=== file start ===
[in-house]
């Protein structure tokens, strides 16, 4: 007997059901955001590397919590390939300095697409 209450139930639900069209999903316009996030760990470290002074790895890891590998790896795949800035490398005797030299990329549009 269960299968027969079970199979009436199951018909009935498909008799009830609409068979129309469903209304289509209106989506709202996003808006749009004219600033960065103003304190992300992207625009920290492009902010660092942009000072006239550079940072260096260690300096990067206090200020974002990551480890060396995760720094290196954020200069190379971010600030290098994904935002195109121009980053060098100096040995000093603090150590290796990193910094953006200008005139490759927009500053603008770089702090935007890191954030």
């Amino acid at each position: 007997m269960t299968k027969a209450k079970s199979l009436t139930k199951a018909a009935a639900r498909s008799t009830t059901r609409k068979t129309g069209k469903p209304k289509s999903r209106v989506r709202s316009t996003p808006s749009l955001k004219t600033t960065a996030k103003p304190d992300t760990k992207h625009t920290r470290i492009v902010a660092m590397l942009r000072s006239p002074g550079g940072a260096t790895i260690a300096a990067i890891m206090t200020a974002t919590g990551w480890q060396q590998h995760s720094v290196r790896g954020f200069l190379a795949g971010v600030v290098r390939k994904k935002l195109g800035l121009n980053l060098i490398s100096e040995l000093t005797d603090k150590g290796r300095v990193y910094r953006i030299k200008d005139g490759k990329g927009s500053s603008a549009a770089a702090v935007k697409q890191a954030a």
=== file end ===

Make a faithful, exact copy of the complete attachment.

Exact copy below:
[in-house]
């Protein structure tokens, strides 16, 4: 007997059901955001590397919590390939300095697409 209450139930639900069209999903316009996030760990470290002074790895890891590998790896795949800035490398005797030299990329549009 269960299968027969079970199979009436199951018909009935498909008799009830609409068979129309469903209304289509209106989506709202996003808006749009004219600033960065103003304190992300992207625009920290492009902010660092942009000072006239550079940072260096260690300096990067206090200020974002990551480890060396995760720094290196954020200069190379971010600030290098994904935002195109121009980053060098100096040995000093603090150590290796990193910094953006200008005139490759927009500053603008770089702090935007890191954030």
């Amino acid at each position: 007997m269960t299968k027969a209450k079970s199979l009436t139930k199951a018909a009935a639900r498909s008799t009830t059901r609409k068979t129309g069209k469903p209304k289509s999903r209106v989506r709202s316009t996003p808006s749009l955001k004219t600033t960065a996030k103003p304190d992300t760990k992207h625009t920290r470290i492009v902010a660092m590397l942009r000072s006239p002074g550079g940072a260096t790895i260690a300096a990067i890891m206090t200020a974002t919590g990551w480890q060396q590998h995760s720094v290196r790896g954020f200069l190379a795949g971010v600030v290098r390939k994904k935002l195109g800035l121009n980053l060098i490398s100096e040995l000093t005797d603090k150590g290796r300095v990193y910094r953006i030299k200008d005139g490759k990329g927009s500053s603008a549009a770089a702090v935007k697409q890191a954030a």